In the winery the focus is just to not mess anything up. He doesn’t like the term “winemaker”. He considers himself the custodian of a process and a junior partner with nature. His contribution is the manipulations described above, but ultimately the wine happens naturally. He was not going to make it on quantity so the emphasis has always been on quality, and the quality has been such that the business is a great success. Charles’ three sons are now taking over and it will support all of them. Going from a pioneer on the North Fork to the award winning operation they have today is an amazing feat. My friend took a big chance and won.
2008 Festival Chardonnay is an unoaked, simple but very good Chardonnay with melon and apple flavors and a dry finish. It is clean and direct. It’s a very good wine for dishes like flounder or Salad Nicoise. It comes in a screw cap as do all of Pamanok’s whites and retails for $14.99.
2007 Barrel Fermented Chardonnay ($18.99) has a deeper color and is much more complex and Burgundian in style. During fermentation, yeast cells settle at the bottom of the barrel. The wine is occasionally stirred to get them off the bottom and to introduce some air. This is a technique called batonnage. It cuts down the oaky taste and makes the wine a little less buttery. The result is a medium-bodied wine that’s not too fat, not too alcoholic, with very evident fruit. The tastes again are melon and apple with, perhaps, a little butterscotch.
2008 Chenin Blanc ($28) is the only Chenin made on the East Coast of the US and is a unique wine. Words like fresh, crisp, bracing came to mind as well as grapefruit and pineapple. The Massouds serve this on weekends with oysters and I suspect that’s a great combination. The wine has remarkable acidity which makes it very compatible with food, and restaurants like the Grammercy Tavern in NYC feature it.
2007 Dry Riesling is from one of the first blocks planted at Paumanok, a single vineyard wine. It has a very green character with tastes of lime, green apple and a hint of ginger. It is unusual, exotic and not typical of Rieslings, but not completely different either. I really liked this one and would love it with Asian food. It’s worth every dime of the $22 price.
2007 Festival Red ($18) is a Bordeaux blend with red and black fruit flavors, literally a festival of flavors. It would be very good with almost any kind of meat. It was young and had only 2 months of bottle age. I suspect it will get really interesting in time, but it was pretty darn good now. DBGB, a popular new Daniel Boulud restaurant in Manhattan, serves it by the glass. Festival Red, and all of Paumanok’s reds, come in either a cork or a screwtop. Going to screwtop was not an economic decision, since it costs more. It was done because they feel it’s good for the wine.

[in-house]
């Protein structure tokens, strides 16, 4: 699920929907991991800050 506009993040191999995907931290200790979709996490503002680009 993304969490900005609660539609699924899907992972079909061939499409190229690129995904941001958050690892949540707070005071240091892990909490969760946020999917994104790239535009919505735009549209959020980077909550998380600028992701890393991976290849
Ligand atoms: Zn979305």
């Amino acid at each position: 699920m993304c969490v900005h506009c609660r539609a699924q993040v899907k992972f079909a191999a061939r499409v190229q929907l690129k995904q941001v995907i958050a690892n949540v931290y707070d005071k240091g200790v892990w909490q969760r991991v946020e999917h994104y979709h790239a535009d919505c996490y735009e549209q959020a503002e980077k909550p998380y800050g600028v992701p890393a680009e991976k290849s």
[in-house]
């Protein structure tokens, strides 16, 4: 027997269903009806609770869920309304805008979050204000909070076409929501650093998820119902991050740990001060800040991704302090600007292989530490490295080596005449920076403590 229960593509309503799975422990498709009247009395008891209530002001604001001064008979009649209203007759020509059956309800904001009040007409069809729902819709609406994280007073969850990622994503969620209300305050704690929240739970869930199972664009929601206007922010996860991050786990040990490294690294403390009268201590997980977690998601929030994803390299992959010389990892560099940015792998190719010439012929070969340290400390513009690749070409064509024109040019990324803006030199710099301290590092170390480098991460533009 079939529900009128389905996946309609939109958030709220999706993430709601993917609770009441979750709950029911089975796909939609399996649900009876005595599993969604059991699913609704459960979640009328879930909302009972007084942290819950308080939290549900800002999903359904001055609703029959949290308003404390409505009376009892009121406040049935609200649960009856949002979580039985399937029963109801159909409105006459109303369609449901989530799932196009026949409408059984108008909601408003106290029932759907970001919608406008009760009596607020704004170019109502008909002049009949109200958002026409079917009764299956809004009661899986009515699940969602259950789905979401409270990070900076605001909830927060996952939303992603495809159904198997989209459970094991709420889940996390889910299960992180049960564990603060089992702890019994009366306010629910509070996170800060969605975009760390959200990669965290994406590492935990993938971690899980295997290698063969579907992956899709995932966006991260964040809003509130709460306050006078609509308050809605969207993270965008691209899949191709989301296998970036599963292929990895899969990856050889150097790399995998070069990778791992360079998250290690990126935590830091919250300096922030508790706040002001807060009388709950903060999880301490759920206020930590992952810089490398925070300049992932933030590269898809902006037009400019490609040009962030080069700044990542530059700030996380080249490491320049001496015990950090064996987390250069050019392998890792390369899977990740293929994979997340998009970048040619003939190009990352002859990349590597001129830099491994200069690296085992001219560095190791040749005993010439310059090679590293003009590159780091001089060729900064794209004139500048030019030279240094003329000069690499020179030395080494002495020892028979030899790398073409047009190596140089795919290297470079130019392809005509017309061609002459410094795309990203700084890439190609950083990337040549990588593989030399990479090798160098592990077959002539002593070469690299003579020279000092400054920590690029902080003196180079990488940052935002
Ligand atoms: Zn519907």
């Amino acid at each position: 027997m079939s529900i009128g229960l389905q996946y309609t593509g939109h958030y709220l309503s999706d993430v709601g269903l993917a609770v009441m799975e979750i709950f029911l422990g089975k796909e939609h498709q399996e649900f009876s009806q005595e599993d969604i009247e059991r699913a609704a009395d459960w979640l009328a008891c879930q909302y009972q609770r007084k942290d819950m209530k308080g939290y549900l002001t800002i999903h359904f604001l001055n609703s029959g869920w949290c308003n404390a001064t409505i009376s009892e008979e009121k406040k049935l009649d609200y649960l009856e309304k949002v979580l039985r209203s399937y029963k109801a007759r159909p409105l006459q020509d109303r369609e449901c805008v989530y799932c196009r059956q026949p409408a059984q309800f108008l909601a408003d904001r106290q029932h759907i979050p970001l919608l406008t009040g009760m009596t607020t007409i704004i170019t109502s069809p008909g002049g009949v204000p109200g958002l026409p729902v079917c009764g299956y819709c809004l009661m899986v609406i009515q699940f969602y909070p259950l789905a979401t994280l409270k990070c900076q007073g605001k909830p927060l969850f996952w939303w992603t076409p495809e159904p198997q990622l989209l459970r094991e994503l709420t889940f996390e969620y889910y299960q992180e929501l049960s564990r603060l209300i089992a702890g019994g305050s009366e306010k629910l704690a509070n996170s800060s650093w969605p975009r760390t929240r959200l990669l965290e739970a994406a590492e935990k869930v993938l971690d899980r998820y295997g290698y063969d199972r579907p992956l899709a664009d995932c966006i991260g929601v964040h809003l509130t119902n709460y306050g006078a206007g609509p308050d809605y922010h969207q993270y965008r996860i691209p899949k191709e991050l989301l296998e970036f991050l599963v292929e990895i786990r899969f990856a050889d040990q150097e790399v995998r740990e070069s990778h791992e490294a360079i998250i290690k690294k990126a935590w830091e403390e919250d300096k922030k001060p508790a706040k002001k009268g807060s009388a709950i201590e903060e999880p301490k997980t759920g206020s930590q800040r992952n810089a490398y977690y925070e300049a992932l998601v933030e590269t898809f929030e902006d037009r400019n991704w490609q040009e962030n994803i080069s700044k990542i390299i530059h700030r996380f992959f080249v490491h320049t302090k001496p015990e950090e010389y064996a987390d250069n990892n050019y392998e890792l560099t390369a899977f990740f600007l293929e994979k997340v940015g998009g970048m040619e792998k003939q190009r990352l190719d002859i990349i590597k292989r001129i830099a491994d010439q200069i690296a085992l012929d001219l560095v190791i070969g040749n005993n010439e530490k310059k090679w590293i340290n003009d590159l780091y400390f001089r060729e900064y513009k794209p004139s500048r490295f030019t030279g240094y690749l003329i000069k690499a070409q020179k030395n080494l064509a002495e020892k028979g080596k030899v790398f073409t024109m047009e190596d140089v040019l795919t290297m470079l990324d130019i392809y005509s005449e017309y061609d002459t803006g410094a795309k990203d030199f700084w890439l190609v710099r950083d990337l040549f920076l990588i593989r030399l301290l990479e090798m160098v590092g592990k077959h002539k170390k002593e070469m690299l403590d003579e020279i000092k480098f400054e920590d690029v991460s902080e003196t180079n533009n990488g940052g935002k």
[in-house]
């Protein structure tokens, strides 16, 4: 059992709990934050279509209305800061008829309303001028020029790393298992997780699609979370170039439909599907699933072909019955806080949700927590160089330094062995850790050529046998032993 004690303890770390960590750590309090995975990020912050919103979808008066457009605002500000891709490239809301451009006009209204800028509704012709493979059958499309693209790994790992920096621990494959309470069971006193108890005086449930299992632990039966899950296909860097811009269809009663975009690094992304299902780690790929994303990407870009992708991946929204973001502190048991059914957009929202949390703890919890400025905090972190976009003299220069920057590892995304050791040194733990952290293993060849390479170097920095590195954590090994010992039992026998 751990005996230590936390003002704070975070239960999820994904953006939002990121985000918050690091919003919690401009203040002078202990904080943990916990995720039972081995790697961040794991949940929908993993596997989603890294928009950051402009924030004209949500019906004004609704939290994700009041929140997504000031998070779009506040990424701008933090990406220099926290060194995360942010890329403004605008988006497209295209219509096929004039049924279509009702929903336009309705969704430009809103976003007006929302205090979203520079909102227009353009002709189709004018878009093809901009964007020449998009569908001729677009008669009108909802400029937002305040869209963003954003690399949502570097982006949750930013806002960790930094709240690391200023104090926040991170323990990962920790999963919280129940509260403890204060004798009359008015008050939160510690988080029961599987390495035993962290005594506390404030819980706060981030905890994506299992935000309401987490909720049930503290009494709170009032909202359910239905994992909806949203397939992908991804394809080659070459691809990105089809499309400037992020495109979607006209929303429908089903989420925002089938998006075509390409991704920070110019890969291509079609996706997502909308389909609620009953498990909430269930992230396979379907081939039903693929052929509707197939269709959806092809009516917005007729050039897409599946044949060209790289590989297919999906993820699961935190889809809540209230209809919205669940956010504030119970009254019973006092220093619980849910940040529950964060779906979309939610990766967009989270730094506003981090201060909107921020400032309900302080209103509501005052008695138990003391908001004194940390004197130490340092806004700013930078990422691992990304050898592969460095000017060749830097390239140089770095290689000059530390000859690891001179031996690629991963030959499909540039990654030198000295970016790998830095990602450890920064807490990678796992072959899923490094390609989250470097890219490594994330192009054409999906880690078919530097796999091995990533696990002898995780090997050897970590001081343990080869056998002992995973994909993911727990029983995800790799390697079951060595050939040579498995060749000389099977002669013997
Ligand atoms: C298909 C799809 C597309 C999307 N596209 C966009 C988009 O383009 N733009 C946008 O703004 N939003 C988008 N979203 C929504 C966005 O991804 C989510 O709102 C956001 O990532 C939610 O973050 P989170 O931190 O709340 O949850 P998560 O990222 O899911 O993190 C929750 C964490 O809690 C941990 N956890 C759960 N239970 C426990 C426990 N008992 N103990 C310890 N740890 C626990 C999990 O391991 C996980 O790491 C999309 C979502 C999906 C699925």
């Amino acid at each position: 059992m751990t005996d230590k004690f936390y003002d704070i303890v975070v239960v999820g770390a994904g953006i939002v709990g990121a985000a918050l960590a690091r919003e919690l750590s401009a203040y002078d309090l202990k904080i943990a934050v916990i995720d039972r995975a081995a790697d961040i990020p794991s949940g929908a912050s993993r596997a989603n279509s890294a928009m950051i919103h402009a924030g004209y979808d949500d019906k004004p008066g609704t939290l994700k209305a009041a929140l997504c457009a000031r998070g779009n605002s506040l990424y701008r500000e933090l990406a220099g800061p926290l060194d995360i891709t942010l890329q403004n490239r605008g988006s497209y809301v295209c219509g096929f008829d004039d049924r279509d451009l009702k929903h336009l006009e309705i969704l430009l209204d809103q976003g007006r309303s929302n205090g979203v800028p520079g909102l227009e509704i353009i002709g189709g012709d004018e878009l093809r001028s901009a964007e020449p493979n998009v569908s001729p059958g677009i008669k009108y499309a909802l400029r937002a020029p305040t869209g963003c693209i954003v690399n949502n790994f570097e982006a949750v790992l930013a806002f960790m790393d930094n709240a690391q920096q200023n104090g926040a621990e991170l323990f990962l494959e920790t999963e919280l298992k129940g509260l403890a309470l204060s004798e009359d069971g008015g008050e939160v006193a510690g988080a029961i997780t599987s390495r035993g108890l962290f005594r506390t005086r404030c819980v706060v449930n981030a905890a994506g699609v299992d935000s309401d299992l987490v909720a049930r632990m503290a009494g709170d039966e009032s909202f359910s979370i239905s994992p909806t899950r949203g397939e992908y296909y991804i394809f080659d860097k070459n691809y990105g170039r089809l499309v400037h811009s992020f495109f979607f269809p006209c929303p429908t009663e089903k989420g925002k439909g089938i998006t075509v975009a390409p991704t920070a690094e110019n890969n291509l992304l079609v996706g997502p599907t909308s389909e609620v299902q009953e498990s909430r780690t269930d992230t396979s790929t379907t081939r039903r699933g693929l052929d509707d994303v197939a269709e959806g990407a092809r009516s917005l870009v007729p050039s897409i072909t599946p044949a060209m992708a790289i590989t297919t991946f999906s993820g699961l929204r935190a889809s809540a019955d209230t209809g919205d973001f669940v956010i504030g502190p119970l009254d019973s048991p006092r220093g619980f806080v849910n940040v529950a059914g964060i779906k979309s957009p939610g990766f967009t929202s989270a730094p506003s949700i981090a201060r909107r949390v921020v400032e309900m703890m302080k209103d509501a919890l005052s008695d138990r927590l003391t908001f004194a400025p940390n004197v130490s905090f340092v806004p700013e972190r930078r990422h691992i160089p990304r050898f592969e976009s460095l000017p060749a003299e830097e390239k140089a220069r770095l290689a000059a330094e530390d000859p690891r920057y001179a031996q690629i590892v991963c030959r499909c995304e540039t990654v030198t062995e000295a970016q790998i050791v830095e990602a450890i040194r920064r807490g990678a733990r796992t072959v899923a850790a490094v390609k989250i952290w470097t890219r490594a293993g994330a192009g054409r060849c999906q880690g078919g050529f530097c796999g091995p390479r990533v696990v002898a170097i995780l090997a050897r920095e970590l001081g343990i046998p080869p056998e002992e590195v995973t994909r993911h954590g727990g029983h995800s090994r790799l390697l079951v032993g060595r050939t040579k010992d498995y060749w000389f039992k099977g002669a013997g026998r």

2006 Cabernet Franc is a steal at $22. It tastes of red berries and a little of the signature bell pepper of this varietal, but also of figs and spices. There’s a lot going on in this wine which I really liked. It reminded me of a Cab Franc from the Loire Valley. Charles agreed but said in some years it’s more like one from St Emilion. (Temperature variations in the North Fork make it very hard to reproduce wines year to year, so vintage matters here.) It’s a very good wine from a varietal that seems to do very well in this area.
The winery makes a Grand Vintage line which are more expensive special occasion wines. They are uniformly impressive and, when compared to other special occasion wines, are a great value for the money. 2004 Merlot Grand Vintage ($36) reflects the Bordeaux-like terroir. It’s a complex and lovely wine that is only made in good years. 2005 Assemblage ($40) is a blend of Cabernet, Merlot and Petit Verdot. This is a big scorer in competitions that is good now but will improve over the next 10 years.
The standout of the Grand Vintage line is the 2005 Petit Verdot ($60). This varietal, which is not usually sold by itself, was planted as a blending wine. It turned out so well that they bottled it. It is an inky black wine with concentrated black fruit flavors and some spice. It stands out because it’s more like a Northern Italian or a Rhone wine than a Bordeaux. It’s a wonderful wine that speaks volumes about what is possible in the North Fork.
Have you visited Paumonok Vineyards, or have you tried any of their wines? Share your comments and insights with the community!